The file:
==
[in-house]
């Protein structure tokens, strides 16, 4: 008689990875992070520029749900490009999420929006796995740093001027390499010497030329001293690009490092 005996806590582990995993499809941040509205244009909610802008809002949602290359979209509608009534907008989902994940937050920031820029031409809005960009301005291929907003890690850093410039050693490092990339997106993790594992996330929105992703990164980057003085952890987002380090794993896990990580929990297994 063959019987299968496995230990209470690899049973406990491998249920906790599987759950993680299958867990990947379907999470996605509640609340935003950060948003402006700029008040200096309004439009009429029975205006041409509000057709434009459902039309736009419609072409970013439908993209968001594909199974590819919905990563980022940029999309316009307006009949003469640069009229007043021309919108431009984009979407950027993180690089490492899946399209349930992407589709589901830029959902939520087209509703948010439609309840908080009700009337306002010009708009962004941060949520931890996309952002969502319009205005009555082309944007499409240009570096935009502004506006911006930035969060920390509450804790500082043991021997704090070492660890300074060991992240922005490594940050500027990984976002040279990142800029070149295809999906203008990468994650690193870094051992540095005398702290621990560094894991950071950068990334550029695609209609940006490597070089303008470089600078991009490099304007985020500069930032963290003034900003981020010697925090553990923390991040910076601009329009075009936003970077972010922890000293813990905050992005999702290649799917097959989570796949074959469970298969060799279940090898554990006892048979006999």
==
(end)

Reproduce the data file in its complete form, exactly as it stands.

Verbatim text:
[in-house]
């Protein structure tokens, strides 16, 4: 008689990875992070520029749900490009999420929006796995740093001027390499010497030329001293690009490092 005996806590582990995993499809941040509205244009909610802008809002949602290359979209509608009534907008989902994940937050920031820029031409809005960009301005291929907003890690850093410039050693490092990339997106993790594992996330929105992703990164980057003085952890987002380090794993896990990580929990297994 063959019987299968496995230990209470690899049973406990491998249920906790599987759950993680299958867990990947379907999470996605509640609340935003950060948003402006700029008040200096309004439009009429029975205006041409509000057709434009459902039309736009419609072409970013439908993209968001594909199974590819919905990563980022940029999309316009307006009949003469640069009229007043021309919108431009984009979407950027993180690089490492899946399209349930992407589709589901830029959902939520087209509703948010439609309840908080009700009337306002010009708009962004941060949520931890996309952002969502319009205005009555082309944007499409240009570096935009502004506006911006930035969060920390509450804790500082043991021997704090070492660890300074060991992240922005490594940050500027990984976002040279990142800029070149295809999906203008990468994650690193870094051992540095005398702290621990560094894991950071950068990334550029695609209609940006490597070089303008470089600078991009490099304007985020500069930032963290003034900003981020010697925090553990923390991040910076601009329009075009936003970077972010922890000293813990905050992005999702290649799917097959989570796949074959469970298969060799279940090898554990006892048979006999």